The Yayoi Period followed the Jomon Period in Japan. The Yayoi civilization thrived from 300 BCE to 300 CE as Yayoi people developed rice paddy flooding techniques and mastered methods of iron and bronze casting using resources that were readily available from the surrounding rock. They lived in small communities and grew rice along rivers and coastal plains, constructing groups of pit houses with thatched roofs and dirt floors, similar to the Jomon. As the population increased, society became more complex, and social classes began to develop.
Yayoi pottery (5.25) produced long-necked jars, basins, wide-mouthed pots, and bowls on pedestals with added geometric patterns for decoration. They were probably made with the coil method and slip added to create a fine clay surface — the ceremonial vessels decorated with red pigment as well as simple patterns.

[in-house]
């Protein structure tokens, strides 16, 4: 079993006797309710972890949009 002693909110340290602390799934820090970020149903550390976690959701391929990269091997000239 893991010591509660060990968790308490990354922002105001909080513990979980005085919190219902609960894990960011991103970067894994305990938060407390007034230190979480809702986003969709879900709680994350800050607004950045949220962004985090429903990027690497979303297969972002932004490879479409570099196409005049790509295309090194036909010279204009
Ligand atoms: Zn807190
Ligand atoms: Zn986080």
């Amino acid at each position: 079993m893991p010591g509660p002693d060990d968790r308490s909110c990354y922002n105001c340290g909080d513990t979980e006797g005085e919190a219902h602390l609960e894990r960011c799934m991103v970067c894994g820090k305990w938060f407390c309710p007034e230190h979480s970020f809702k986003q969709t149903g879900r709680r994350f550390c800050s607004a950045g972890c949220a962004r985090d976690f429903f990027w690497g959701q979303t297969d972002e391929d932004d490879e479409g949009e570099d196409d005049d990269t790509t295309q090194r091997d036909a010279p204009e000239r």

Men and women wore necklaces and bracelets of beads, shells, and small bells made of bronze. They knew how to smelt iron and make simple tools, weapons, and farming implements. The bronze mirror and sword were significant symbols of the culture. The dotaku (5.26), a thin, elongated bronze bell made in molds were 10 cm to 127 cm tall and decorated with a lattice pattern with decorative bands of animals and nature. The primary purpose of the bells is unknown; however, there is evidence of their use in agricultural rituals.